“I think I have reached it a couple of times. I think ‘Zero Here’ reached it, for instance. People might say I’m nuts for saying that but, at least, I’m aiming that high even if I’m deluding myself. Very few people are aiming that high anymore.”
Pierce Turner’s odyssey from an Irish showband called The Arrows in the mid ’70s through the New York based Major Thinkers in the ’80s and then on to his current solo career has already been well documented. It was, however, during Turner’s childhood in Wexford that the real seeds of his taste for musical adventure were sown. It was in his formative years too that he began to develop what was to become a rather ambiguous relationship with his native country.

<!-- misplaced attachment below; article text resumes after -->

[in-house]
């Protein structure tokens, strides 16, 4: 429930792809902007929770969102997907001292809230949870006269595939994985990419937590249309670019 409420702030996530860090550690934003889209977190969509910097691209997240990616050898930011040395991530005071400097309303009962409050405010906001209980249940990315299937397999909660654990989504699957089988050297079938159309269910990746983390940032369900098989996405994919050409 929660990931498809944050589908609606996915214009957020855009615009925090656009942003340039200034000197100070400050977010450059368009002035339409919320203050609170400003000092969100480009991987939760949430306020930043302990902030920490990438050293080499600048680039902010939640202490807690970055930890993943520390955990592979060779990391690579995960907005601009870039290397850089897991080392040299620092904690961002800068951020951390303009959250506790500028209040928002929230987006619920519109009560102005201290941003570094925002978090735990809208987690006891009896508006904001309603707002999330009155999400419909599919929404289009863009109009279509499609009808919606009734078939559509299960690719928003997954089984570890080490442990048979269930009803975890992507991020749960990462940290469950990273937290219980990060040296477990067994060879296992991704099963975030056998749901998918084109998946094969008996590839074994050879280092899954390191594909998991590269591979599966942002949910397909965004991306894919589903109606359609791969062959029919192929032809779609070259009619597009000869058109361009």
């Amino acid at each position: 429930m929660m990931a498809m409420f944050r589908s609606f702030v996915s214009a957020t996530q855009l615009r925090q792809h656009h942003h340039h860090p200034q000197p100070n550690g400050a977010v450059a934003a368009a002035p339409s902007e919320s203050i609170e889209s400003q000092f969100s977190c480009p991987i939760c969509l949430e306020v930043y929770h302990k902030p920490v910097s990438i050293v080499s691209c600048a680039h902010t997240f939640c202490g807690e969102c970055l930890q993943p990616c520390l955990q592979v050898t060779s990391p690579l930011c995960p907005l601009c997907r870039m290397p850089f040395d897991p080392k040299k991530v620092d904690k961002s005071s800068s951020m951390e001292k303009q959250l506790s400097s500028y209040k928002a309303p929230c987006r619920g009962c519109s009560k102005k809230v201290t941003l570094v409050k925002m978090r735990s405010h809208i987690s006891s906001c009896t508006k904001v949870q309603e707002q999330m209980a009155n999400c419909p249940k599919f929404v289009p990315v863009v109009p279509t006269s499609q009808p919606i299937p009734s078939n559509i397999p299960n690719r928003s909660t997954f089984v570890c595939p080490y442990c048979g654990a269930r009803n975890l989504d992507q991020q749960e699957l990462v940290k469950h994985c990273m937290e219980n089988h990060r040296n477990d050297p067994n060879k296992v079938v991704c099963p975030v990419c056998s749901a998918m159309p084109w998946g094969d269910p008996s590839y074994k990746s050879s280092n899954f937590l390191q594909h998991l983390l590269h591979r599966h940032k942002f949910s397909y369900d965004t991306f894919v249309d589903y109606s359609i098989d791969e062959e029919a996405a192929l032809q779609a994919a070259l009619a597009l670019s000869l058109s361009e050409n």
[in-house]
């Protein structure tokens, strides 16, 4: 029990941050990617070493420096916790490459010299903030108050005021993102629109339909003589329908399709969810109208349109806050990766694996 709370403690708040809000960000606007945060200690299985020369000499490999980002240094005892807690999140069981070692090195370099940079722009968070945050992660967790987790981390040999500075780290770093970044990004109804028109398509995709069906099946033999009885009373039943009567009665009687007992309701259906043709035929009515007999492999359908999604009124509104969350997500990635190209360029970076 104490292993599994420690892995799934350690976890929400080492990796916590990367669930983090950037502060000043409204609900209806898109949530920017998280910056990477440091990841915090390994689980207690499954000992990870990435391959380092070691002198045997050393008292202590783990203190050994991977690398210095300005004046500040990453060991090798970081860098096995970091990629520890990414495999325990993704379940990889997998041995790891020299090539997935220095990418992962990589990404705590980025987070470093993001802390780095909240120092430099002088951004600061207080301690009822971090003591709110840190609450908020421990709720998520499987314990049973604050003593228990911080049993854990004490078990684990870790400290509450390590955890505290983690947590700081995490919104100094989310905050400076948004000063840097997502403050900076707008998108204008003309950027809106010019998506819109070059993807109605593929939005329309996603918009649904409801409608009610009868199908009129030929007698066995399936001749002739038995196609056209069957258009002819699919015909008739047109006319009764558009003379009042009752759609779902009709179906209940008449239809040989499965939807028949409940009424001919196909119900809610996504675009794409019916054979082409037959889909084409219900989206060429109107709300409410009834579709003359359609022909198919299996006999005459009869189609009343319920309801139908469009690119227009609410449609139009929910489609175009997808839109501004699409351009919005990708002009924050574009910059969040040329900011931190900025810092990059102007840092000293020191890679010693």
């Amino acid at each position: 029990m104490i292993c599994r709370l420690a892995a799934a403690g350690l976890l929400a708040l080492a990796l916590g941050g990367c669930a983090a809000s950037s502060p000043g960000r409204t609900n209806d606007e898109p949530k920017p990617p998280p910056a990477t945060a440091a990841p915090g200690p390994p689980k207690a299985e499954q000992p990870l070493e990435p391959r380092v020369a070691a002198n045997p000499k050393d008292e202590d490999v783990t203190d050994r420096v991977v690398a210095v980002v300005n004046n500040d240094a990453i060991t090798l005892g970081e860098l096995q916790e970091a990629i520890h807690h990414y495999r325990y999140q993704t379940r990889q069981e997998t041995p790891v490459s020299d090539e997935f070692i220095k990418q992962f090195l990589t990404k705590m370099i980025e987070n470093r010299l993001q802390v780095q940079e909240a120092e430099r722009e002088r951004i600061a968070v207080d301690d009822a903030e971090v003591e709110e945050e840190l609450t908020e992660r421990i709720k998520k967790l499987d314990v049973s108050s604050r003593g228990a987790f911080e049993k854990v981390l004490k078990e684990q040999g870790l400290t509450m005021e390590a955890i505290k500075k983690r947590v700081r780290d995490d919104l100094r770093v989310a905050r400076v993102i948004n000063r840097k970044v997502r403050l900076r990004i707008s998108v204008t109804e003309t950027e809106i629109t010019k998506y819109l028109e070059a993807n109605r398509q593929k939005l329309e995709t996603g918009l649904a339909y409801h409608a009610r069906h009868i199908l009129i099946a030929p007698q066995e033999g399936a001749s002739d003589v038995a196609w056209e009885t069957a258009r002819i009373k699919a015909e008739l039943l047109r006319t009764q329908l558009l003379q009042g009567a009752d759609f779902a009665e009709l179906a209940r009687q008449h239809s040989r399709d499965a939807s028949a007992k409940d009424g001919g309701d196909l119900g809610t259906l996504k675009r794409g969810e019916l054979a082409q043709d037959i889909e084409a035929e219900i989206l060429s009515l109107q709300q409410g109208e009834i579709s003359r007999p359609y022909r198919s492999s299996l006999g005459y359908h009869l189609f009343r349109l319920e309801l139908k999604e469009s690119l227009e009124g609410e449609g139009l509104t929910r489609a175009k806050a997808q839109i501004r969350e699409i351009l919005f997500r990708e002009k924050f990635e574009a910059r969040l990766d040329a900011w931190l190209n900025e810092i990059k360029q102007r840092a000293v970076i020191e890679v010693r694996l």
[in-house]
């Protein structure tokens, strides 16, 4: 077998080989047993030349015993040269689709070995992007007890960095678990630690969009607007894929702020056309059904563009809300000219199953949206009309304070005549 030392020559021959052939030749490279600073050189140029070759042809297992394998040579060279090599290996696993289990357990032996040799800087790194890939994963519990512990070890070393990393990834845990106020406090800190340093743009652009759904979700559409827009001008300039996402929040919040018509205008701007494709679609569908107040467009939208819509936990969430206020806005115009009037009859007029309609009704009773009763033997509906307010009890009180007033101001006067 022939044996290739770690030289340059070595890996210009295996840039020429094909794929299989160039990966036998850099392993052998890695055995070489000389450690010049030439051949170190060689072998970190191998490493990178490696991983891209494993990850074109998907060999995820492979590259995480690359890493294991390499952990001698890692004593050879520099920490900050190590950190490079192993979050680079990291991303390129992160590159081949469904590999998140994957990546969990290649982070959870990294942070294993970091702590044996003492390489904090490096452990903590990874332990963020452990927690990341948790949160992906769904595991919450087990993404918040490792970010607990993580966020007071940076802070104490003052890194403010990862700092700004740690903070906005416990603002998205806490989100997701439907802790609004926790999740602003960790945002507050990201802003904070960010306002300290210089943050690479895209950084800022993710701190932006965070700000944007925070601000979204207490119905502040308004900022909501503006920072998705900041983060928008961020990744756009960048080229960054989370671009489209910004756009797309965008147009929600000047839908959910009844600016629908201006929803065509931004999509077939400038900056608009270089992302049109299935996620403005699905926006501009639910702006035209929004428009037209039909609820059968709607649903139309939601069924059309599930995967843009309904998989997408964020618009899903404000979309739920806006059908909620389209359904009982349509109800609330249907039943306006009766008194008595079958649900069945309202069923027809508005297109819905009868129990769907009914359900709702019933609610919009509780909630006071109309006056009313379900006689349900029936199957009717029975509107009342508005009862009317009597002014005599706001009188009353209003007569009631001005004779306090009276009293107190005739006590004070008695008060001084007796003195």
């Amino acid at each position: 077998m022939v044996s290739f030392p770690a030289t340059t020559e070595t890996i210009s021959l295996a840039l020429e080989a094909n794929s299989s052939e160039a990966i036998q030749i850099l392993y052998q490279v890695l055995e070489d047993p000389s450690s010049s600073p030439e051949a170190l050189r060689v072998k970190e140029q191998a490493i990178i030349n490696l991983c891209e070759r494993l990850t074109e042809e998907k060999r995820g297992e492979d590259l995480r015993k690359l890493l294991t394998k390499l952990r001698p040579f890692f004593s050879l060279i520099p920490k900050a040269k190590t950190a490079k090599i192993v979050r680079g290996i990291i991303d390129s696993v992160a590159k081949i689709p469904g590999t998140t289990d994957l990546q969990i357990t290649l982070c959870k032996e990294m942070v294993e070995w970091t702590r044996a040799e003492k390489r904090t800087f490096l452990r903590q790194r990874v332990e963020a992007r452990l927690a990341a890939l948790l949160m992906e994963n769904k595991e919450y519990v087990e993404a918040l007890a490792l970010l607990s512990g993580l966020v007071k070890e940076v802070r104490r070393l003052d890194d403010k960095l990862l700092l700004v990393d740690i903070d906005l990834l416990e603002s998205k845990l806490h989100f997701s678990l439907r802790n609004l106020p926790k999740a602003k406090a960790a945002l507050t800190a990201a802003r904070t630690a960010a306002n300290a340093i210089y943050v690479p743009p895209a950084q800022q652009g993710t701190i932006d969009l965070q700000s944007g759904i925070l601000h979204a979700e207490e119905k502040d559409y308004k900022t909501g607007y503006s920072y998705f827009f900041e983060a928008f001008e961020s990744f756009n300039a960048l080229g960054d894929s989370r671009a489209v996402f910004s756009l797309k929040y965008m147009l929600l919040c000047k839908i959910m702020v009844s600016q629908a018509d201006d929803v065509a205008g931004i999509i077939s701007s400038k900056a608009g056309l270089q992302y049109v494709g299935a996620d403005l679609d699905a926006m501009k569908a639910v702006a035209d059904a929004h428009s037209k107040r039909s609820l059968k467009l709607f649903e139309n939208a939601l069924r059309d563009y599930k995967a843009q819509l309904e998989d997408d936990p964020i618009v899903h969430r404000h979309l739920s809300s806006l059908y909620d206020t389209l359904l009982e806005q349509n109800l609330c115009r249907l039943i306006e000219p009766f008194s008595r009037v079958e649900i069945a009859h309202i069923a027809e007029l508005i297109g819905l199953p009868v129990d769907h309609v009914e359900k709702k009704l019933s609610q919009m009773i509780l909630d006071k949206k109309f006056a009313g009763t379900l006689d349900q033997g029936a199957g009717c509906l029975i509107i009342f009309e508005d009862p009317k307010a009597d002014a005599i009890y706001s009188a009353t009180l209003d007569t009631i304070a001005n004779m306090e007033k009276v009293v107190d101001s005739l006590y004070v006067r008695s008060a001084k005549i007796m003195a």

Turner was weaned on the sound of flutes, fiddles and guitars. “My mother had a band, so they were practising all the time in the house,” he recalls. “Every one of my siblings were musicians who were classically trained. I was in the local brass and reed orchestra from the age of 8 so I learned how to read music and how to figure out difficult clarinet parts and all that. My mother also owned a record shop and that meant that I was able to get my hands on a very wide range of different types of music. Then, I quit school when I was 14. My mother was a very adventurous woman who thought that school was bullshit. She had taught herself everything and she saw no reason why I couldn’t do the same. So, as soon as I could, I got out of school and started concentrating on music as much as I could.”